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People on Medicare who later receive a diagnosis of dementia are more likely have unpaid bills as early as six years before a clinical diagnosis, research finds.
The study also finds that these missed payments and other adverse financial outcomes lead to increased risk of developing subprime credit scores starting 2.5 years before a dementia diagnosis. Subprime credit scores fall in the fair and lower range.
The findings, which appear in JAMA Internal Medicine, suggest that financial symptoms such as missing payments on routine bills could be used as early predictors of dementia and highlight the benefits of earlier detection.
“Dementia was the only medical condition where we saw consistent financial symptoms…”
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“Currently there are no effective treatments to delay or reverse symptoms of dementia,” says lead author Lauren Hersch Nicholas, associate professor in the Department of Health Policy and Management at the Johns Hopkins Bloomberg School of Public Health. “However, earlier screening and detection, combined with information about the risk of irreversible financial events, like foreclosure and repossession, are important to protect the financial well-being of the patient and their families.”
Unpaid bills and dementia
The analysis finds that the elevated risk of payment delinquency with dementia accounted for 5.2% of delinquencies among those six years prior to diagnosis, reaching a maximum of 17.9% nine months after diagnosis. Rates of elevated payment delinquency and subprime credit risk persisted for up to 3.5 years after beneficiaries received dementia diagnoses, suggesting an ongoing need for assistance managing money.
The study also found that beneficiaries diagnosed with dementia who had a lower educational status missed payments on bills beginning as early as seven years before a clinical diagnosis as compared to 2.5 years prior to a diagnosis for beneficiaries with higher educational status.
Dementia, which the study identifies as diagnostic codes for Alzheimer’s disease and related dementias, is a progressive brain disorder that slowly diminishes memory and cognitive skills and limits the ability to carry out basic daily activities, including managing personal finances. About 14.7% of American adults over the age of 70 are diagnosed with the disease. The onset of dementia can lead to costly financial errors, irregular bill payments, and increased susceptibility to financial fraud.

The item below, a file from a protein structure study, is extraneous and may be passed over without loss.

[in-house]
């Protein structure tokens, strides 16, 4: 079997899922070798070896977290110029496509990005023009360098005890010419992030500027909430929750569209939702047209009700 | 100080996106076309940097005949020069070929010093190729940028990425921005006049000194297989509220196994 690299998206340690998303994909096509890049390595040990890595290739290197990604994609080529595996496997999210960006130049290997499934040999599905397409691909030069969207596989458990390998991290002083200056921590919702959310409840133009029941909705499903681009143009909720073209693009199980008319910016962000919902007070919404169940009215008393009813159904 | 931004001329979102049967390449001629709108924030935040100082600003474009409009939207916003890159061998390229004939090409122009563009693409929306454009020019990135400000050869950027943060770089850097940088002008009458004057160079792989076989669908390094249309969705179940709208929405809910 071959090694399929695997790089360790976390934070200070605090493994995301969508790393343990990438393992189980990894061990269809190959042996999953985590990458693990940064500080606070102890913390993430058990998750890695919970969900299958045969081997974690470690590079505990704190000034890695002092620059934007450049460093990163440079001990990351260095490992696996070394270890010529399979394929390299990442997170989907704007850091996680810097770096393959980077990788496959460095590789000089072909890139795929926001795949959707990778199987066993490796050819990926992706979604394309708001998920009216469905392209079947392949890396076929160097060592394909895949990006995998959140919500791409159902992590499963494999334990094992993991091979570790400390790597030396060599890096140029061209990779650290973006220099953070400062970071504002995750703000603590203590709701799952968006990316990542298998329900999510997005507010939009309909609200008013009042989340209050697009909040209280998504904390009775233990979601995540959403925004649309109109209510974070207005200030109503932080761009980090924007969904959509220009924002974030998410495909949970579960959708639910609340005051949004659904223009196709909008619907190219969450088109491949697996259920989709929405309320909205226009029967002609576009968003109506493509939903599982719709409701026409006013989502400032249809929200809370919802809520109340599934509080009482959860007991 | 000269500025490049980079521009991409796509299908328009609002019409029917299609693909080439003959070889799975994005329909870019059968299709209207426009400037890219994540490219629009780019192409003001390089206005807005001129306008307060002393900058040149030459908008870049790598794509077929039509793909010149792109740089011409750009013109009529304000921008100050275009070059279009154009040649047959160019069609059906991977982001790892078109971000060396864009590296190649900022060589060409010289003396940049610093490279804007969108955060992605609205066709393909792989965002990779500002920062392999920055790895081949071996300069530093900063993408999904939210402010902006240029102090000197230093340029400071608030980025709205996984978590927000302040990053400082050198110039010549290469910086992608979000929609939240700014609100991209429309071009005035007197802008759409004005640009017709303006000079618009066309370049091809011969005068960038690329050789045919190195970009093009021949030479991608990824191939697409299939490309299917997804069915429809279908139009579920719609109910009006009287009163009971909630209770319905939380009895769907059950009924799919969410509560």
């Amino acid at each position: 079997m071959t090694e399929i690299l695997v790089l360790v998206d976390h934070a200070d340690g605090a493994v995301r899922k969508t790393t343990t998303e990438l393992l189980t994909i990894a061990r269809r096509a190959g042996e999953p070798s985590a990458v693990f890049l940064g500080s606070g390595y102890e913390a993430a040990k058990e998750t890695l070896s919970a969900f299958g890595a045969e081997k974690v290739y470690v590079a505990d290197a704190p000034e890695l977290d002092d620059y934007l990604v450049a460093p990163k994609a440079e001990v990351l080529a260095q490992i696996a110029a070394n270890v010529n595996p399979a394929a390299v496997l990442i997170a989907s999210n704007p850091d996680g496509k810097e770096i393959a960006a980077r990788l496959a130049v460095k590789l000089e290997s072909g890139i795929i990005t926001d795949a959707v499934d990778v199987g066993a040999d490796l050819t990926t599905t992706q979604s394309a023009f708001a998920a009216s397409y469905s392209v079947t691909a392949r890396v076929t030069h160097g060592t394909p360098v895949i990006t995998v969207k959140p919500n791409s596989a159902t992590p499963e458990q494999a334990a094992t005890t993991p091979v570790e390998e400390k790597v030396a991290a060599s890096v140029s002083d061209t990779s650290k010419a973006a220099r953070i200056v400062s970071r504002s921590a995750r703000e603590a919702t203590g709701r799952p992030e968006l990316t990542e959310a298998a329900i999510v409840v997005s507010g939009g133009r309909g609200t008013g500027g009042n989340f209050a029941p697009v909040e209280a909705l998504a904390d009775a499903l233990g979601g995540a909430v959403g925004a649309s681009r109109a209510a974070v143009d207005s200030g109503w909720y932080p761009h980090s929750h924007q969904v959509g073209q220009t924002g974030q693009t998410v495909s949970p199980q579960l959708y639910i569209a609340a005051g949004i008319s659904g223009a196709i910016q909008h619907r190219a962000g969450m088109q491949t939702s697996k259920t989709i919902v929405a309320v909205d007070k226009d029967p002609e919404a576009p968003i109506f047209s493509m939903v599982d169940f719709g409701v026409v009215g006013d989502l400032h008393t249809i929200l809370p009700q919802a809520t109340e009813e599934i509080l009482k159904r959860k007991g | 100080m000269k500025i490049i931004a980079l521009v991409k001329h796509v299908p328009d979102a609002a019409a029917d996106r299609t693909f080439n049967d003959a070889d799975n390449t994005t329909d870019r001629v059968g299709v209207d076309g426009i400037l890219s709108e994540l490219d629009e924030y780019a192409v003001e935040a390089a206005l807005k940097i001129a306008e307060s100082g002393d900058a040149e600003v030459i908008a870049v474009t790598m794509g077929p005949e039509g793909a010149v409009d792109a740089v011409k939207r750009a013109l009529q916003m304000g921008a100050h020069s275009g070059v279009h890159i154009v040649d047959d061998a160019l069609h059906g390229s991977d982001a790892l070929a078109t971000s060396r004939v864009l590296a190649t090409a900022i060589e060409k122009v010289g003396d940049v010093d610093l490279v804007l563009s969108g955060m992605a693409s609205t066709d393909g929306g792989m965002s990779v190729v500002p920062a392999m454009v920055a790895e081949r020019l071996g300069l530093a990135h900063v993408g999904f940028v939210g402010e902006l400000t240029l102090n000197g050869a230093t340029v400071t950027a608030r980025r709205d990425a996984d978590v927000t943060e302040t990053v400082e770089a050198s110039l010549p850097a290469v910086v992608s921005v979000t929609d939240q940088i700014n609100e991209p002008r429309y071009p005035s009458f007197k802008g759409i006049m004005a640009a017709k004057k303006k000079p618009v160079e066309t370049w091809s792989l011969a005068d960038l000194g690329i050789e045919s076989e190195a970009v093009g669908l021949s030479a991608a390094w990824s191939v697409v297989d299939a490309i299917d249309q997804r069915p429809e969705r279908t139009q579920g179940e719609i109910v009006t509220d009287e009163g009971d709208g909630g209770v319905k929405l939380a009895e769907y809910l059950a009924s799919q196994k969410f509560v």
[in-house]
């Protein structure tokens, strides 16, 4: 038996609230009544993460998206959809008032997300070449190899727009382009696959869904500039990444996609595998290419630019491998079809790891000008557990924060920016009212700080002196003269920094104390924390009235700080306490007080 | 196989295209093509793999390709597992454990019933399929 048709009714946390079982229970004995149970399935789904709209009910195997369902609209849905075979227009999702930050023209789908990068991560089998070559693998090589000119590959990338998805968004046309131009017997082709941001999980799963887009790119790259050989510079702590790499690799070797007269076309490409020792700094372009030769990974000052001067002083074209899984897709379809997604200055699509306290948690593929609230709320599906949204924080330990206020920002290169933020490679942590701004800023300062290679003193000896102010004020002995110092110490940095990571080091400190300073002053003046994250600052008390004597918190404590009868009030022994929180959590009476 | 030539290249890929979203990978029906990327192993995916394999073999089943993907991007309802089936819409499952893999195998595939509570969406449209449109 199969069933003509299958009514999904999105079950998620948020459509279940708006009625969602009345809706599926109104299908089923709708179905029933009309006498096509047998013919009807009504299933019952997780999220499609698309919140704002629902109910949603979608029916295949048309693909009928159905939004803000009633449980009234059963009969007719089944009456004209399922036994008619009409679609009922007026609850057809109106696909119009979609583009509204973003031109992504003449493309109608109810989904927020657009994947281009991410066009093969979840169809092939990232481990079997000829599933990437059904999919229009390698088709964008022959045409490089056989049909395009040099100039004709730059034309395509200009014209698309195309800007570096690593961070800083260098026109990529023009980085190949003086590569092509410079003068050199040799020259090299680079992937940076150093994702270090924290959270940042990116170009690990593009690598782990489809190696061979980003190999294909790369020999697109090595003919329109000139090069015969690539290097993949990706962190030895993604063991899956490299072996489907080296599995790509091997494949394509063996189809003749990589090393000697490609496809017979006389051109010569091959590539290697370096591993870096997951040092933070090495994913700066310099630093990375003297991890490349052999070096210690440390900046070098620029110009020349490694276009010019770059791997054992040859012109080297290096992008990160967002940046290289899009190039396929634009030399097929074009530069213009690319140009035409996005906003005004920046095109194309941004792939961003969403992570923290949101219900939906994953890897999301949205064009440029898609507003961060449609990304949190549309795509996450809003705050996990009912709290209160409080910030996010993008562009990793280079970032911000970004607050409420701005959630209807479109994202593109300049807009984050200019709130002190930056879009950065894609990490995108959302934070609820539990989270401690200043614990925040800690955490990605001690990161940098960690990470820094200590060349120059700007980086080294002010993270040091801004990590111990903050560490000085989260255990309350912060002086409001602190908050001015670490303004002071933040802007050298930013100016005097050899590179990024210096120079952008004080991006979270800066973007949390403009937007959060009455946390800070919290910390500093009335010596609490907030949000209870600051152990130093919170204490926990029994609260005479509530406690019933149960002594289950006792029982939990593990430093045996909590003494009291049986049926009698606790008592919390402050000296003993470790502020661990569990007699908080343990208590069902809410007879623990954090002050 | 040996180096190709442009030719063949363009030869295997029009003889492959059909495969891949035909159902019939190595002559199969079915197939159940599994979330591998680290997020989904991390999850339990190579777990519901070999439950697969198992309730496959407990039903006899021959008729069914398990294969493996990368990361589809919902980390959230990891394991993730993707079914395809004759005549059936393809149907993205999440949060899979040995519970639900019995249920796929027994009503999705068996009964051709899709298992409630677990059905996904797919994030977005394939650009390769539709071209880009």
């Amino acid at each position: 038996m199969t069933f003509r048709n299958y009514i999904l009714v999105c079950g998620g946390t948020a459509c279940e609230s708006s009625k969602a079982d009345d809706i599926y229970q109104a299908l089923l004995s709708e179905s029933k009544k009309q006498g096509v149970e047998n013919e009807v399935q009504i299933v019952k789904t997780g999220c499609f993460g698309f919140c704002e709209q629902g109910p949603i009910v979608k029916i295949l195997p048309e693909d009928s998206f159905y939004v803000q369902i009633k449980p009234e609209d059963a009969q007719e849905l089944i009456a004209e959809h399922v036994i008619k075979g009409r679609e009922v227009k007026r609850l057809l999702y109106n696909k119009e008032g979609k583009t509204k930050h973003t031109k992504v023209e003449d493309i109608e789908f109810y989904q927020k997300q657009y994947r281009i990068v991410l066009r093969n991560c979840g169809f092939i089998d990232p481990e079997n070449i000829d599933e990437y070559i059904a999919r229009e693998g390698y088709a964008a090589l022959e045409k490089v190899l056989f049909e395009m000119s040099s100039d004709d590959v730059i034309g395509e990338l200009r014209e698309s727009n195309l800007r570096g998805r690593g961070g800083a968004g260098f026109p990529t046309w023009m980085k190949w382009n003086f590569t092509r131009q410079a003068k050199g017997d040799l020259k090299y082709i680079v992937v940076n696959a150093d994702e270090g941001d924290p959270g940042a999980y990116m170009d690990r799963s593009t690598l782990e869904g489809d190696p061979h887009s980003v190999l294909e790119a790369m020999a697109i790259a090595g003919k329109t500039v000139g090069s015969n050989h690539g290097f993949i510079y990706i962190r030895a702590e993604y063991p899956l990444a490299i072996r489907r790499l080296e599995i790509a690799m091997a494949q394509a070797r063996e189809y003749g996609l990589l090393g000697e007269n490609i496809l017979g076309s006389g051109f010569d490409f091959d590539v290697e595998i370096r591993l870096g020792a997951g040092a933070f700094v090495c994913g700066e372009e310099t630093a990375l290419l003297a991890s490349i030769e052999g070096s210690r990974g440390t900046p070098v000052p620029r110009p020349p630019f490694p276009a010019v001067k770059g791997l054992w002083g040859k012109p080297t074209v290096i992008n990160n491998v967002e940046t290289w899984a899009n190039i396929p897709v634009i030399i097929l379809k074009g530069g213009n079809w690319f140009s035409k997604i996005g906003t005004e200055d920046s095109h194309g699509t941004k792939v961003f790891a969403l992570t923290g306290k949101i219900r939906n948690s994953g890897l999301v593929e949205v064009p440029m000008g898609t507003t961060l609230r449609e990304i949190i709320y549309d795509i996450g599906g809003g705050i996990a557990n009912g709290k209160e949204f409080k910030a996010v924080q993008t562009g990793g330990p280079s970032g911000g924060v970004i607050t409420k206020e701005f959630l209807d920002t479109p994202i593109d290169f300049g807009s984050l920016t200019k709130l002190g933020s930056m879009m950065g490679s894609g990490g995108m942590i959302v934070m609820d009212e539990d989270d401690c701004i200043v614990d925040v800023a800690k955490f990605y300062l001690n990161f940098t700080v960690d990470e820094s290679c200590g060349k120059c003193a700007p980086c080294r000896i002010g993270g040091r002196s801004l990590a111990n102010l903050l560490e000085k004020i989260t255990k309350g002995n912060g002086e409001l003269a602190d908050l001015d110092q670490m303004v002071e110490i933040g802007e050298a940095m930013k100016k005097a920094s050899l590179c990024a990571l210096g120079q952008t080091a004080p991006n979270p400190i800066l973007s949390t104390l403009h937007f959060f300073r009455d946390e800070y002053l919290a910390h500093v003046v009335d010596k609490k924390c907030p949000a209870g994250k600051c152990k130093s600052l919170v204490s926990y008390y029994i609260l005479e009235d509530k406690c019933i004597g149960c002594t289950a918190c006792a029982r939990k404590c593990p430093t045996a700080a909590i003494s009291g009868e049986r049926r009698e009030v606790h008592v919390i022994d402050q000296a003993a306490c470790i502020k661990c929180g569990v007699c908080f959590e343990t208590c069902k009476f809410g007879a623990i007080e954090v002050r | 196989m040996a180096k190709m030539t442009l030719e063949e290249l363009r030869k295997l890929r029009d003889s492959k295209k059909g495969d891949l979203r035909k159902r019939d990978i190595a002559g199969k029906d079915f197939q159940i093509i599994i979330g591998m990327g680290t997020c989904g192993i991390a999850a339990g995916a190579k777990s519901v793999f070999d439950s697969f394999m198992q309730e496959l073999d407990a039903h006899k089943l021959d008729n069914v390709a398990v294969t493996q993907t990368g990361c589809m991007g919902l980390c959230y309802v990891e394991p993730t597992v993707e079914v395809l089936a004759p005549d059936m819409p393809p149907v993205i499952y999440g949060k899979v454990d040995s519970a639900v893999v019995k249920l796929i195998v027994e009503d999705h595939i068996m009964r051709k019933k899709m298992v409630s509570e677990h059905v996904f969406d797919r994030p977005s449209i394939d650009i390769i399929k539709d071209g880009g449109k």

For their study, the researchers linked de-identified Medicare claims and credit report data. They analyzed information on 81,364 Medicare beneficiaries living in single-person households, with 54,062 never receiving a dementia diagnosis between 1999 and 2014 and 27,302 with a dementia diagnosis during the same period. The researchers compared financial outcomes spanning 1999 to 2018 of those with and without a clinical diagnosis of dementia for up to seven years prior to a diagnosis and four years following a diagnosis. The researchers focused on missing payments for one or more credit accounts that were at least 30 days past due, and subprime credit scores, indicative of an individual’s risk of defaulting on loans based on credit history.
In the checkbook
To determine whether the financial symptoms observed were unique to dementia, the researchers also compared financial outcomes of missed payments and subprime credit scores to other health outcomes including arthritis, glaucoma, heart attacks, and hip fractures. They found no association of increased missed payments or subprime credit scores prior to a diagnosis for arthritis, glaucoma, or a hip fracture. No long-term associations were found with heart attacks.
“We don’t see the same pattern with other health conditions,” says Nicholas. “Dementia was the only medical condition where we saw consistent financial symptoms, especially the long period of deteriorating outcomes before clinical recognition. Our study is the first to provide large-scale quantitative evidence of the medical adage that the first place to look for dementia is in the checkbook.”
About the Authors
Additional researchers of the study are from the Federal Reserve Board of Governors and the University of Michigan Medical School.
Source: Johns Hopkins University